Branford man going to jail for crash that killed his half brother.
Years ago, during a scandal involving his savings and loan, Charles Keating was asked if he expected his large donations to politicians to protect him from regulators overseeing his "Lincoln Savings."
"You're damn right," was the candid response.
Chances are good that if you asked the same question of the leadership of the California Correctional Peace Officers Association they would respond the same way. Only unlike Mr. Keating, everything they did was legal and by the book.
The CCPOA spent nearly $2 million to help Jerry Brown win the race for governor last year. Now the governor has approved a new 200-page contract for the union that is so filled with benefits that it has apparently alarmed the Legislative Analyst’s Office (pdf), which serves as an independent watchdog group over the state budget.
The contract reduces the amount members pay for health care and grants a pay hike of 4 percent for veteran officers starting in 2013. Base pay will increase to over $76,000 per year.
More importantly, as pointed out by LA Times' Jack Dolan, the contract blows away a previously imposed limit to the amount of vacation time that can be saved and then exchanged for cash once they leave the job. Officers, who get two months of vacation a year, can bank one of those months and trade it in for cash years later. That money is also added to the officers pay which increases his or her retirement.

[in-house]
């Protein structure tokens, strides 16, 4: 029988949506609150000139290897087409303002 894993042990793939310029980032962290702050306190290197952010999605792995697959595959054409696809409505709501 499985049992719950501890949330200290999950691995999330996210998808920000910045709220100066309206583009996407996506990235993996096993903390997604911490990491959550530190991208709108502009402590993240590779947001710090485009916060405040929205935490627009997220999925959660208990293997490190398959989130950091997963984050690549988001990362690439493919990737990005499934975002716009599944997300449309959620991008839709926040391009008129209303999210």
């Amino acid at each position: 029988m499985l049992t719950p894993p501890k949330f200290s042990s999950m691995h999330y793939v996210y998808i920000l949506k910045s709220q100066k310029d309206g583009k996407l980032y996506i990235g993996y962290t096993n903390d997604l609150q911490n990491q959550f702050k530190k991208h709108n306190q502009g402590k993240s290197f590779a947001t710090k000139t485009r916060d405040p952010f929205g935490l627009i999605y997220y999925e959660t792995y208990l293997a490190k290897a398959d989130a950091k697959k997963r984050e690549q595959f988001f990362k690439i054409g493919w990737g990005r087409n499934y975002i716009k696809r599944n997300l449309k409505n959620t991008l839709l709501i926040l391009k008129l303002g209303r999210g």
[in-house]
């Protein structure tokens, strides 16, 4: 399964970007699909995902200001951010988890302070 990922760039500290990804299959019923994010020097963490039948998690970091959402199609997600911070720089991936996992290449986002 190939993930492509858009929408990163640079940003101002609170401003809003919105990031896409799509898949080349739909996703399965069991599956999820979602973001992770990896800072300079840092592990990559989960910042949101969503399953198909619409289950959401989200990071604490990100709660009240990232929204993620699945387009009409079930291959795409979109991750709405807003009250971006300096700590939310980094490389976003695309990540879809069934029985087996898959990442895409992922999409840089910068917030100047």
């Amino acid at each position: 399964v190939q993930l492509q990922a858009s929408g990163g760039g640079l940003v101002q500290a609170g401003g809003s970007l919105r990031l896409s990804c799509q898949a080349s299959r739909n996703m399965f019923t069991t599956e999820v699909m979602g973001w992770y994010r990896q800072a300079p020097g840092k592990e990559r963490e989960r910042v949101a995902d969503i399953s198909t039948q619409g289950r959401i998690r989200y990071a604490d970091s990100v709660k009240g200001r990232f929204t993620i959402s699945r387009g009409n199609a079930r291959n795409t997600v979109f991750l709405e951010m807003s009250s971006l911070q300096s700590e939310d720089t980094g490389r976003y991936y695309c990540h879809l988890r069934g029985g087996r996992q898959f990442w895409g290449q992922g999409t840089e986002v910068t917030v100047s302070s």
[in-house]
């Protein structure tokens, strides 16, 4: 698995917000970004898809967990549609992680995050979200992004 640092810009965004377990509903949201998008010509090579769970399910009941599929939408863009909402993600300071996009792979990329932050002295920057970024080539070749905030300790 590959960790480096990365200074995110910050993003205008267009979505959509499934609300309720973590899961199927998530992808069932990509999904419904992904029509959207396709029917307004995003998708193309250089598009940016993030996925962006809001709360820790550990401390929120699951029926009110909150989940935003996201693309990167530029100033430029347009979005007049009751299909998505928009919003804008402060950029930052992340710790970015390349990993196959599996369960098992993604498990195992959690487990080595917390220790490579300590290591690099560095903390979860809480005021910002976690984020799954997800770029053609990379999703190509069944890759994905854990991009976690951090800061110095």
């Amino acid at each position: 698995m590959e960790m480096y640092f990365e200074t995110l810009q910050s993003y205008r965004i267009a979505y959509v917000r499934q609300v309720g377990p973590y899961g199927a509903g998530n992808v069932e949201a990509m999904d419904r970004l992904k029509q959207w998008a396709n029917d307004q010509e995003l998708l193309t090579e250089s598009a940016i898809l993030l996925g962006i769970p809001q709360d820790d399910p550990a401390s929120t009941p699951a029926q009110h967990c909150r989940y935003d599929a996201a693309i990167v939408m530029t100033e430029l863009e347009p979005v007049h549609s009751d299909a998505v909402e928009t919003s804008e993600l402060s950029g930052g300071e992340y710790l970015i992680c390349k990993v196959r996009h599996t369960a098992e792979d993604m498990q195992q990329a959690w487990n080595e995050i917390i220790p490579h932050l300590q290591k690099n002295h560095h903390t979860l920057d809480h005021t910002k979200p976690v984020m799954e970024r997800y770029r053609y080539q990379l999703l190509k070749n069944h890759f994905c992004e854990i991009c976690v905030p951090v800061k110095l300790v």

This is a provision you would never find in the private sector. Most companies that offer vacation insist on a "use it or lose it" policy.
The Times quotes Nick Schroeder of the LAO as estimating the accumulated vacation time’s cash value as representing a $600 million commitment to taxpayers.
The legislature, most of whom have also received money from the CCPOA, is expected to ratify the agreement.
In exchange, the union has not stood in the way of the governor’s effort to send some low level inmates to county jails (part of Brown's "realignment" plan) which could result in the need for fewer prison guards. The union may be assuming that unhappy local sheriffs will doom that plan.
Also expect them to help finance the expected ballot measure for tax hike extensions. Or tax hikes, period. The governor needs help with the current budget crisis, and he may calculate that a sweet package for 30,000 prison guard workers is worth the money if they can help get voters to retire the state's $24 billion deficit.